Media Hits

Best of CRC Media Hits for November 2020

November was a busy month in Washington, DC, with all eyes on the election and the fallout that came immediately after. As such, most media outlets focused on those things. However, that did not stop our researchers and analysts from contributing to the fray in the form of op-eds (CRC had several in November) as well as some well-timed radio hits and appearances in news stories.

But perhaps the best thing CRC did this month in the world of media outreach was we covered our bases on the issues. Everything from the losing nonprofit fundraisers in the 2020 election, to the Paris Accord, to the proposed Biden transition, to foreign influence in the nonprofit sector was appropriately researched, analyzed, and sent out into the media wild.

The breadth of the coverage shows exactly how CRC is expanding its policy reach, and we’re excited to see what the new year holds.

The Lincoln Project’s Most Cherished Cause Is Itself
American Thinker, Kristen Eastlick (Op-Ed), November 25, 2020

There’s a philosophy debated among political operatives in Washington, D.C. that suggests being in the opposition party automatically means better business. The Lincoln Project gurus, who billed themselves as ostensibly “true” conservatives, decided to embrace that philosophy and spend millions of donor dollars fighting to ensure Donald Trump lost the election and Democrats were elected in down ballot races throughout the country.

With the exception of the general election, which technically hasn’t yet been decided but has been called by most media outlets for Joe Biden, the Lincoln Project took the “whopping” $39 million it raised from July through September, and promptly lost.

In fact, according to the Washington Free Beacon, the organization went 0-7 in key Senate races. According to FEC filings, the Lincoln Project boasted $67 million in total receipts this cycle, and spent $59 million total — $19 million of it against Donald Trump. That’s about $40 million lost on down-ballot races.

Money Can’t Buy the Senate
The Hill, Michael Watson (Op-Ed), November 19, 2020

It’s a common belief: Money — whether spent on campaigns, party-building, or the “independent expenditures” that are campaign work in all but legal classification — “buys” elections. Democrats campaigning for Senate and their supporters put that proposition to the test in the 2020 elections in a big way, channeling tens of millions through big-money super PACs and small-dollar fundraising vehicles like ActBlue.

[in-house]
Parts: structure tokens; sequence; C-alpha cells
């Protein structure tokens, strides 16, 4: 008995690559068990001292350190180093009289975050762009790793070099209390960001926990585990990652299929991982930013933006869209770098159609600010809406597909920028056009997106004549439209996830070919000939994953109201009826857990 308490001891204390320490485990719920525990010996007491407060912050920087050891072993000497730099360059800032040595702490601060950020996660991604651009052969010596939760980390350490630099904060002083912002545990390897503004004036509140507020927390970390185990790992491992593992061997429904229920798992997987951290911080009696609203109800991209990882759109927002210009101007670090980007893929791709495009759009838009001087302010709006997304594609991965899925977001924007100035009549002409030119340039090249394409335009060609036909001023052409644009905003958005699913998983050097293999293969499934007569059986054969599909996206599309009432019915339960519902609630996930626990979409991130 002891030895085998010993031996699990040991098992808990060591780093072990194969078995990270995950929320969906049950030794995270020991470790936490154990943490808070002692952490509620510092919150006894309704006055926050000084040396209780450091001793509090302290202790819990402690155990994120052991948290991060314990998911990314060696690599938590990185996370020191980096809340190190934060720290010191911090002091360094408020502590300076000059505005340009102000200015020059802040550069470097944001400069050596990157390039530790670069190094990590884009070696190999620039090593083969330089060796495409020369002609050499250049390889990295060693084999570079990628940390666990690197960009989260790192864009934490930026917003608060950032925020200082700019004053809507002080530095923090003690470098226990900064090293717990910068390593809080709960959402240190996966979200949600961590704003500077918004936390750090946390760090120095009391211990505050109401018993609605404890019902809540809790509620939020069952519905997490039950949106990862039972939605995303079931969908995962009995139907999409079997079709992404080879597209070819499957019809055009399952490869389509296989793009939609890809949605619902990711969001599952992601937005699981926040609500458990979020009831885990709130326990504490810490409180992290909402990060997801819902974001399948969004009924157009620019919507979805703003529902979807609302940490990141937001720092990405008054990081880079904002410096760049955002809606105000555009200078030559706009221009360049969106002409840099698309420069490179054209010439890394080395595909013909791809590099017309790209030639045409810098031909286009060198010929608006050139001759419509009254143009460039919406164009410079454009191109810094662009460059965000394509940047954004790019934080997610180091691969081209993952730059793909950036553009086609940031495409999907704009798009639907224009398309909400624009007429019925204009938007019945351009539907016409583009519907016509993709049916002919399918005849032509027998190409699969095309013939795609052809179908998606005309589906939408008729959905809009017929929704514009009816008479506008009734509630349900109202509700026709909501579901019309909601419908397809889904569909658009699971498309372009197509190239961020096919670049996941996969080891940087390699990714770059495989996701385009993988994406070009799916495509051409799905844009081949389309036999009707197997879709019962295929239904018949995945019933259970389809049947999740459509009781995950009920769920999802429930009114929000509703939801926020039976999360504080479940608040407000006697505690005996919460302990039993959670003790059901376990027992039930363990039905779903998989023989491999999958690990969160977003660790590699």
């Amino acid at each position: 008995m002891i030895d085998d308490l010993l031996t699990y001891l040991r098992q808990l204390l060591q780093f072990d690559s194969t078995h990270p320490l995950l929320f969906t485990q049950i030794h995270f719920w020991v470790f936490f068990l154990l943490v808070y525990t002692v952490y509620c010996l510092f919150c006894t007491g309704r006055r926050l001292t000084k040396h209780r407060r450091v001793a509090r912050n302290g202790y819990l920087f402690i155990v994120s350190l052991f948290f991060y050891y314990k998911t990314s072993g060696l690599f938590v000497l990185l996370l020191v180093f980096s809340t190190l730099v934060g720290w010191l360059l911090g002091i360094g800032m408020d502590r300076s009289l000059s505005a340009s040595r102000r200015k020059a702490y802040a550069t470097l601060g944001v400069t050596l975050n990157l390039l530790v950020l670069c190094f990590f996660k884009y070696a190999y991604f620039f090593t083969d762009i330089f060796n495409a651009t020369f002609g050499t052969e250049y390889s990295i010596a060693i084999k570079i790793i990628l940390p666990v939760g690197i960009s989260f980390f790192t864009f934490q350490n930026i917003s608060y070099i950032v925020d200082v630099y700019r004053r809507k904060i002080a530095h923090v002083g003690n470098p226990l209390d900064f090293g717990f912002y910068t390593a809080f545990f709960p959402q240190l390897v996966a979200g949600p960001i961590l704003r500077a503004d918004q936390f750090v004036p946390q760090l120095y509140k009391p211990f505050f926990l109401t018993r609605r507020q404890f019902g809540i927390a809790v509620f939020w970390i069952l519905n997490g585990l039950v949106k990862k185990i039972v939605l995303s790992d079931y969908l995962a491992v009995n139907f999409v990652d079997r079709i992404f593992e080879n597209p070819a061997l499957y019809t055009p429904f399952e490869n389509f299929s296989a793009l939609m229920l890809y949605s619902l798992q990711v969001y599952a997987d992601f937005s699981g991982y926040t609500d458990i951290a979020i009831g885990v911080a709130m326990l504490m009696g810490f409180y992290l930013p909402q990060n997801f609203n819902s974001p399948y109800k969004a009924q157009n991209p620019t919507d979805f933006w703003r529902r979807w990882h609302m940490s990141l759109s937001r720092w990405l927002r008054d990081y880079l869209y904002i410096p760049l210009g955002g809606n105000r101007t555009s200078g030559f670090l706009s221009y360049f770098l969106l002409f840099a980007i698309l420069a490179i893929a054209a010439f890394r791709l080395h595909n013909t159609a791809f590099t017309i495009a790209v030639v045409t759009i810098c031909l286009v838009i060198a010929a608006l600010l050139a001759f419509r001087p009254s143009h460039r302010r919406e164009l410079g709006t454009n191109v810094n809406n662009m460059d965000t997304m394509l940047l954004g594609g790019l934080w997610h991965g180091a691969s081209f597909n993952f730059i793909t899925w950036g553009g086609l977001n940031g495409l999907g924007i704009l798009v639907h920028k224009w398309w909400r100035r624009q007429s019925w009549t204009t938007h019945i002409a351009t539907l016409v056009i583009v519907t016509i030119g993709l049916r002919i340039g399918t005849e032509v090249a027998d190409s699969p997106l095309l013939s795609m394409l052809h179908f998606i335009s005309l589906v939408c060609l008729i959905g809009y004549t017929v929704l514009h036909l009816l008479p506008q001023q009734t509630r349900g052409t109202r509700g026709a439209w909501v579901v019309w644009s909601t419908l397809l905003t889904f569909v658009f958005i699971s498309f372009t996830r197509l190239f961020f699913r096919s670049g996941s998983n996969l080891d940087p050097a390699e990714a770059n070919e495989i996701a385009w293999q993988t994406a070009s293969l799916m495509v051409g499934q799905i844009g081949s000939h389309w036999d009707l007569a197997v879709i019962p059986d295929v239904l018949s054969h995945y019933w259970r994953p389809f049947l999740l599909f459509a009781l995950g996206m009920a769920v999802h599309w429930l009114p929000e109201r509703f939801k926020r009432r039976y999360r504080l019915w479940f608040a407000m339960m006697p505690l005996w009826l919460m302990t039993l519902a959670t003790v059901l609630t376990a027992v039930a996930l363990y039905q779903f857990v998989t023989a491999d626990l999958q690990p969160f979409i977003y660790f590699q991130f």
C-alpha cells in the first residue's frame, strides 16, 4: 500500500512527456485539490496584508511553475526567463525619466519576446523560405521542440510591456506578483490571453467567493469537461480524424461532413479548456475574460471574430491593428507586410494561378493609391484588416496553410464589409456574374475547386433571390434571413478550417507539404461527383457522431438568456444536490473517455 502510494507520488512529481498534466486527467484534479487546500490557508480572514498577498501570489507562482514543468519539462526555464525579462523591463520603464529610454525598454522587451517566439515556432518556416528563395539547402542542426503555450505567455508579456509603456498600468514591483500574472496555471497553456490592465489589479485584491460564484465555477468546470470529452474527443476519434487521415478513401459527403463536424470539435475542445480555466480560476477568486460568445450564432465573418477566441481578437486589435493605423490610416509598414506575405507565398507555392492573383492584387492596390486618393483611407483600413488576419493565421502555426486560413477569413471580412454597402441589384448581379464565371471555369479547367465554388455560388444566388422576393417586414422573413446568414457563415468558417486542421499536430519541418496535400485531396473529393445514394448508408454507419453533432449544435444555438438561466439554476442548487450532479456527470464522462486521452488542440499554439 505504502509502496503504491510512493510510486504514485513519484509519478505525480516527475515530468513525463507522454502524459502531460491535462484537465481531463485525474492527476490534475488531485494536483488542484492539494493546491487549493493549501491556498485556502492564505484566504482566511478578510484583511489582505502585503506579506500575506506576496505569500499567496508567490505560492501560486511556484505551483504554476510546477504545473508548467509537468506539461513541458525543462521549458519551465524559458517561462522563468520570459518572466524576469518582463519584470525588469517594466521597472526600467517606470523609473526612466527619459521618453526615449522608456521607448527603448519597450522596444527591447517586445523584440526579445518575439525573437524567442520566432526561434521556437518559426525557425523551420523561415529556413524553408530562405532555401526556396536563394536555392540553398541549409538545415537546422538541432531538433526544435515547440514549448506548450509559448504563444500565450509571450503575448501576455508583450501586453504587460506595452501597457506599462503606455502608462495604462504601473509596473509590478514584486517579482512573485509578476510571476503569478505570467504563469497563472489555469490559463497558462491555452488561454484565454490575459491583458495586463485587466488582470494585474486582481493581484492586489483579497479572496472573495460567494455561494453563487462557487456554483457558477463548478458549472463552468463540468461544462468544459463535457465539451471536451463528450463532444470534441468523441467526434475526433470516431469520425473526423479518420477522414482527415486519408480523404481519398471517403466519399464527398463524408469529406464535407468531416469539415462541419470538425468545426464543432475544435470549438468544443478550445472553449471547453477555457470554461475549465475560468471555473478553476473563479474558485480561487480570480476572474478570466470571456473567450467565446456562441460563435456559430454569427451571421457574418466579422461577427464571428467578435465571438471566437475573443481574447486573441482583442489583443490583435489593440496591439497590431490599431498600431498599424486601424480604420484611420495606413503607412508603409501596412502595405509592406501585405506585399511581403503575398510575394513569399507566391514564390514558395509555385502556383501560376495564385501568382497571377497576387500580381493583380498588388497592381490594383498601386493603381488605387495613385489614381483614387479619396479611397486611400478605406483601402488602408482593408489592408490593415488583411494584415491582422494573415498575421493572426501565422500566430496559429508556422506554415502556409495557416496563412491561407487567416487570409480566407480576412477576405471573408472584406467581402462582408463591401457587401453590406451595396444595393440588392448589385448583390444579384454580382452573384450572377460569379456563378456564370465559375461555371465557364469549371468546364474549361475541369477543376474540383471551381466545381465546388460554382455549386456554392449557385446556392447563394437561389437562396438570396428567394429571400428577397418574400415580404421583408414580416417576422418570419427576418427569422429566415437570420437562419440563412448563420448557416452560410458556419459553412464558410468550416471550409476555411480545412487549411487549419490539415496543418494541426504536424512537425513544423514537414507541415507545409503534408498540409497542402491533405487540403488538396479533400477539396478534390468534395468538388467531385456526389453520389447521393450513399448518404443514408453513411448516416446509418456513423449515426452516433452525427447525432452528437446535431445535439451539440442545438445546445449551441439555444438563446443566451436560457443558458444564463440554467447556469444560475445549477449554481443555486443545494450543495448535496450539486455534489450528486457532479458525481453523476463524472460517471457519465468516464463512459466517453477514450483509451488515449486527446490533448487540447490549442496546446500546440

Most of them lost.

In North Carolina, Democrat Cal Cunningham outraised incumbent Republican Sen. Thom Tillis by more than two-to-one. Outside spenders backing Cunningham also outspent those backing Tillis. Cunningham lost.

In Iowa, it was the same story: Democrat Theresa Greenfield outraised incumbent Republican Sen. Joni Ernst by more than two to one and was supported by more outside spending. Greenfield lost.

Indeed, as of writing, OpenSecrets data show that Democratic candidates outraised Republicans in each of the top ten most expensive Senate races nationwide, winning three and losing six, with the Georgia race to be decided in a runoff.

Big Philanthropy Transitions to the Biden Administration
The Giving Review, Michael Hartmann (Op-Ed), November 18, 2020

The presidential-transition teams that Joe Biden announced last week include more than 20 members who are identified as being employed by left-of-center philanthropic foundations or grantmaking entities in America.

George Mason University professor of government Alan Abramson told The Chronicle of Philanthropy’s Dan Parks that the list shows that the incoming Biden administration views philanthropy as “a storehouse of knowledge and experts.” Given Big Philanthropy’s monocultural insularity, some concern might be warranted.

Can the Paris Accord Be Back On?”
Freedom & Prosperity Radio, Hayden Ludwig (Guest), November 21, 2020

On this Monday edition of Freedom & Prosperity Radio Joe Thomas is joined by Hayden Ludwig, Investigative Researcher at Capital Research Center, to discuss the end of the Paris Accord.

Backdoor Foreign Influence Schemes Should Continue To Be A Presidential Priority
Washington Examiner, Sarah Lee (Op-Ed), November 15, 2020

Later in October, the Department of Education released a report detailing a disturbing failure by universities and academic institutions to report “$6.5 billion in funding and resources from foreign sources including China, Russia, Saudi Arabia, the United Arab Emirates, and Qatar,” something they are required to do by law.

Though not without some controversy, these moves were likely necessary in an age of Russia collusion hoax investigations in which covert influence-peddling is often linked, legitimately or not, to national security threats.

But there is, as Capital Research Center’s Special Projects Manager Robert Stilson wrote, a question of donor privacy, a protection afforded donors to keep them from suffering harassment in an age that also embraces “cancel culture” and smear campaigns against people that don’t express the “correct” political opinions.

Ditch Paris and Save America
RealClearEnergy, Hayden Ludwig and Kevin Mooney (Op-Ed), November 4, 2020

More than Donald Trump and Joe Biden were on the ballot on Tuesday, but with the noisy election you’d be forgiven for missing what may be the most important energy policy decision in decades.